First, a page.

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Although more than 251 million H1N1 vaccines have been administered throughout the Untied States, many people remain concerned about whether or not the vaccine is safe or even needed. While the CDC urges the safety and the necessity of the vaccine, because it's very similar to the common flu vaccine, many are still wondering what the pros and cons of H1N1 vaccine are. It’s recommended that caregivers and healthcare and medical professionals receive the vaccine, because they have the highest risk for contracting the flu. Pregnant women are also encouraged to receive the vaccine, as the H1N1 virus can be fatal for them.
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Benefits of the H1N1 Vaccine
Unlike the common flu vaccine, the H1N1 vaccine doesn’t produce any flu-like symptoms. After receiving the injection, you won’t experience headache, fatigue, cough or fever, because the vaccine enhances the body’s immunity and ability to ward off the H1N1 virus. In fact, those who are more susceptible to infections, such as those with chronic asthma, young children and the elderly, have a far smaller mortality rate from the virus after receiving the vaccine. Once vaccinated, a person becomes immune to the virus for a prolonged period of time.
Those who are most vulnerable to the virus (pregnant women, children, the elderly and asthmatics) are often those who die from the virus, increasing the importance of their being vaccinated against the virus. If these people receive the vaccine, the immune system is given a boost to protect against the virus, which saves lives.
Another benefit of the H1N1 vaccine, is the fact the vaccine doesn’t contain the actual live virus. Only the dead virus is used in the H1N1 vaccine. This may seem like a con of receiving the vaccine, but because the virus is dead, it won’t produce any flu-like symptoms.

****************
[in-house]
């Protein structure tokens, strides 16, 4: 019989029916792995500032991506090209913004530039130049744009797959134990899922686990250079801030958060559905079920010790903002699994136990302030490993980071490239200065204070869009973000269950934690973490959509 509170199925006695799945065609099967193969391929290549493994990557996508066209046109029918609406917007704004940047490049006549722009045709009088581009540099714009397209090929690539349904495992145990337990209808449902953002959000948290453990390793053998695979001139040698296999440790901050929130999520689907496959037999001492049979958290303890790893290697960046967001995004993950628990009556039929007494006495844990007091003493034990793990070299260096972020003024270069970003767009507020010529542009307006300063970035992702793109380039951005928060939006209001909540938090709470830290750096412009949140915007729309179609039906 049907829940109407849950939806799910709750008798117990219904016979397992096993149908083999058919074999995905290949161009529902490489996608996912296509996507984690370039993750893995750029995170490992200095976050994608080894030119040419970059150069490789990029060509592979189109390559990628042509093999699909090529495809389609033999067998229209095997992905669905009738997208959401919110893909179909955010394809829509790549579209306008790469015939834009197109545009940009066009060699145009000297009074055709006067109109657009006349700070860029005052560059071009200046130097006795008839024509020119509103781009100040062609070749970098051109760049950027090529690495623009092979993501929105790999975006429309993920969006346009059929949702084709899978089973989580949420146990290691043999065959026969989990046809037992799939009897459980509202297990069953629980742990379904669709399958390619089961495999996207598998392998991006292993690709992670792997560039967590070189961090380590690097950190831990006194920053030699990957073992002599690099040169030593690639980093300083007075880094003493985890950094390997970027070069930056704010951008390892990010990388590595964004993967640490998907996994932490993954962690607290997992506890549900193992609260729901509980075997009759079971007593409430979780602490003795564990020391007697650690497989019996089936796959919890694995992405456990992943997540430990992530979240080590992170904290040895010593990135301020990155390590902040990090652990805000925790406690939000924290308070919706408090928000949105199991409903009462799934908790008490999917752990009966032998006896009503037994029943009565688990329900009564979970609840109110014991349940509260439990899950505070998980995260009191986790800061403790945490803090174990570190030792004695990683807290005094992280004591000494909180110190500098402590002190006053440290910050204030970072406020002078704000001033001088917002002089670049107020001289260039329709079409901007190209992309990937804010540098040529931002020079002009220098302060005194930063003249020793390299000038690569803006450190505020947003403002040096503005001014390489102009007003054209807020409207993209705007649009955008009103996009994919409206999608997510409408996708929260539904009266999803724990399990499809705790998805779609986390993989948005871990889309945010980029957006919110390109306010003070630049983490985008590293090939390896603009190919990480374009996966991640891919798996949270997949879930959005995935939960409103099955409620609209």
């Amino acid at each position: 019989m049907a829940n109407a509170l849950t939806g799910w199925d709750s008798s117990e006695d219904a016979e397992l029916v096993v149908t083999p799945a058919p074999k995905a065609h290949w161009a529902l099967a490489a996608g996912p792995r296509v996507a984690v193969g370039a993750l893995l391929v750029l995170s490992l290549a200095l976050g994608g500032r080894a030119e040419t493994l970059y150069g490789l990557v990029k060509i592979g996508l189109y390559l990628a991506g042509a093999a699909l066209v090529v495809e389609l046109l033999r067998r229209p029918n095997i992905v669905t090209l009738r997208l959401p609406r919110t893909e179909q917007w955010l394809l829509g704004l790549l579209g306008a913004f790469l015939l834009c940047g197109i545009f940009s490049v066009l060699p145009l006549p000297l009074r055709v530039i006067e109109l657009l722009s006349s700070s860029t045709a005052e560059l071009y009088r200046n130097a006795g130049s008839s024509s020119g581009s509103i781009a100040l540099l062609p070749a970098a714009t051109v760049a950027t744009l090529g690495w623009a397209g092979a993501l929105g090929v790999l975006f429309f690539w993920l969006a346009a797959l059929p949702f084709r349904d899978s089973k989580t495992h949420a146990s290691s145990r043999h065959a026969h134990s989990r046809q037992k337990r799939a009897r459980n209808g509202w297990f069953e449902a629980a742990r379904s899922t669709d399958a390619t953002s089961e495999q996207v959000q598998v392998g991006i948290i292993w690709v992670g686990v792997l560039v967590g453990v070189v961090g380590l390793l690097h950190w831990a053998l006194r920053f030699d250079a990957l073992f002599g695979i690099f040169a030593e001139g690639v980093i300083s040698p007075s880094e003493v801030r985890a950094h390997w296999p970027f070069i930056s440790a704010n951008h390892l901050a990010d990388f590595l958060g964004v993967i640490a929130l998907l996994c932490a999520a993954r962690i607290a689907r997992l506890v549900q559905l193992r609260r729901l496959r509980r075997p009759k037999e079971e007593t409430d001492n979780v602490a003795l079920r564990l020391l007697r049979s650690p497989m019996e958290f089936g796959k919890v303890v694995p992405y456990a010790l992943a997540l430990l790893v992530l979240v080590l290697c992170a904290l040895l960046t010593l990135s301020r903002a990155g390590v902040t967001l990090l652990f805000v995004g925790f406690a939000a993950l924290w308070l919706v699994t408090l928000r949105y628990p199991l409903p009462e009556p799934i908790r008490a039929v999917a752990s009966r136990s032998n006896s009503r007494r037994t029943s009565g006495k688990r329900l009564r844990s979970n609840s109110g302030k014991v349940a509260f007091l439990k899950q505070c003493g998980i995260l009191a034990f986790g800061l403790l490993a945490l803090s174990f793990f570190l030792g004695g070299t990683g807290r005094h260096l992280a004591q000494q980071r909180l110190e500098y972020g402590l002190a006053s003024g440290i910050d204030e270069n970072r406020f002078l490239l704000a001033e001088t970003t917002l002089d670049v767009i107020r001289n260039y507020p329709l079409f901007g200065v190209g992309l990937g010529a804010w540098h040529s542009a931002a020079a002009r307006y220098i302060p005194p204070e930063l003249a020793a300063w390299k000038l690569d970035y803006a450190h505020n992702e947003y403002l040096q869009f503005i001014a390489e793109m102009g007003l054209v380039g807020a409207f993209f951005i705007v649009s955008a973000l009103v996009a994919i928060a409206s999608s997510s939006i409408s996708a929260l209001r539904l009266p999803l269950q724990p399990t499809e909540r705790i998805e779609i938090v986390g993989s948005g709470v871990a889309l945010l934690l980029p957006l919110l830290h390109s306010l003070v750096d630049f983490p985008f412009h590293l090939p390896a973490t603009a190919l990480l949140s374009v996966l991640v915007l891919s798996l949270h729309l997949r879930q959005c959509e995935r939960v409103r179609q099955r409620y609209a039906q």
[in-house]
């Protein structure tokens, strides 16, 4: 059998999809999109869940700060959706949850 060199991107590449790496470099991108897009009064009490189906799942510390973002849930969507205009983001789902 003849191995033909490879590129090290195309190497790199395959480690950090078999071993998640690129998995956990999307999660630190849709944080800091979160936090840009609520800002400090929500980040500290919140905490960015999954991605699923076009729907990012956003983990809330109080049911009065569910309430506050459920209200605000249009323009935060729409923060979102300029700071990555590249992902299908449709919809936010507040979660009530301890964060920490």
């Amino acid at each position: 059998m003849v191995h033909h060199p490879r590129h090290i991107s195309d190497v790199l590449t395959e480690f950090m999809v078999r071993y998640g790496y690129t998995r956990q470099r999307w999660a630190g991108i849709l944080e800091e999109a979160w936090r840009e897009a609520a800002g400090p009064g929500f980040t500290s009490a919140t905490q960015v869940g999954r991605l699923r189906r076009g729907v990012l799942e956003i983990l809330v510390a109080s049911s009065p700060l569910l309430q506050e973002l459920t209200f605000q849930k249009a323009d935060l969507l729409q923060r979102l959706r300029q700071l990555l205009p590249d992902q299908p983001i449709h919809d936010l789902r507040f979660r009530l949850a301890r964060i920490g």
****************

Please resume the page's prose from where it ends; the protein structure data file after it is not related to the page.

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Risks of the H1N1 Vaccine
Although the H1N1 vaccine is very effective in preventing the virus, there are rare cases where the vaccine won’t protect against certain strains of the virus, which can lead to contracting the virus. Unlike the seasonal flu vaccine, two doses are required to fully protect against the H1N1 virus: the H1N1 vaccine and the seasonal flu vaccine. These are required because the seasonal flu vaccine doesn’t protect against the H1N1 virus.
Although the vaccine doesn’t cause flu-like symptoms, there are side effects of the vaccine. Side effects of the injection include redness, swelling and inflammation of the arm at the injection site. Many people report to experience fatigue and pain after receiving the vaccine. If the nasal spray vaccine is administered, side effects can include a runny nose, watery eyes, headache and shivering. This is due to the fact that the nasal vaccine contains the live virus, whereas, the injection doesn’t. Certain children under the age of 6 can’t be vaccinated, due to a possible allergic reaction to the vaccine. Very rarely, Guillain-Barre’ syndrome can result from the vaccine.
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"H1N1 Swine Flu Vaccine" http://www.freeuniquearticles.com/health/diseases-conditions/h1n1-swine-flu-vaccine-pros-and-cons/
"H1N1 Vaccine" http://www.science20.com/erin039s_spin/h1n1_vaccine_examining_benefits_vs_risk_individuals